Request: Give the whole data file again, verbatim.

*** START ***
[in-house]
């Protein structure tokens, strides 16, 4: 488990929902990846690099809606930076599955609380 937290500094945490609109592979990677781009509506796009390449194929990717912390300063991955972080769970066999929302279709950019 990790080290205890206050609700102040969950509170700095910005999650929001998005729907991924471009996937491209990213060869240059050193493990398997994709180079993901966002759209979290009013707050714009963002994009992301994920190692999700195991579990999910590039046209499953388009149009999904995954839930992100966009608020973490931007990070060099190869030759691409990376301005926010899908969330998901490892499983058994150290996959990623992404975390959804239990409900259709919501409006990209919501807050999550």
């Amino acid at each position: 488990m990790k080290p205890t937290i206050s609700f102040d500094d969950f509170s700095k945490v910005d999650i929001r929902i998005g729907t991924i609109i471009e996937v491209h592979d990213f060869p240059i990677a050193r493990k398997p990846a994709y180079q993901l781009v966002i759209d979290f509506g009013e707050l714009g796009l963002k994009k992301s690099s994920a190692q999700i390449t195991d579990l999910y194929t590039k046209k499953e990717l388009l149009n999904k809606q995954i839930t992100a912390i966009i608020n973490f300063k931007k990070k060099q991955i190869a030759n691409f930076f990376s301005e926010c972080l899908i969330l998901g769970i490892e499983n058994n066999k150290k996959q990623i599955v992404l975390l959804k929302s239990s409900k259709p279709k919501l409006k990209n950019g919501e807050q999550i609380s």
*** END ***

[in-house]
């Protein structure tokens, strides 16, 4: 488990929902990846690099809606930076599955609380 937290500094945490609109592979990677781009509506796009390449194929990717912390300063991955972080769970066999929302279709950019 990790080290205890206050609700102040969950509170700095910005999650929001998005729907991924471009996937491209990213060869240059050193493990398997994709180079993901966002759209979290009013707050714009963002994009992301994920190692999700195991579990999910590039046209499953388009149009999904995954839930992100966009608020973490931007990070060099190869030759691409990376301005926010899908969330998901490892499983058994150290996959990623992404975390959804239990409900259709919501409006990209919501807050999550």
């Amino acid at each position: 488990m990790k080290p205890t937290i206050s609700f102040d500094d969950f509170s700095k945490v910005d999650i929001r929902i998005g729907t991924i609109i471009e996937v491209h592979d990213f060869p240059i990677a050193r493990k398997p990846a994709y180079q993901l781009v966002i759209d979290f509506g009013e707050l714009g796009l963002k994009k992301s690099s994920a190692q999700i390449t195991d579990l999910y194929t590039k046209k499953e990717l388009l149009n999904k809606q995954i839930t992100a912390i966009i608020n973490f300063k931007k990070k060099q991955i190869a030759n691409f930076f990376s301005e926010c972080l899908i969330l998901g769970i490892e499983n058994n066999k150290k996959q990623i599955v992404l975390l959804k929302s239990s409900k259709p279709k919501l409006k990209n950019g919501e807050q999550i609380s």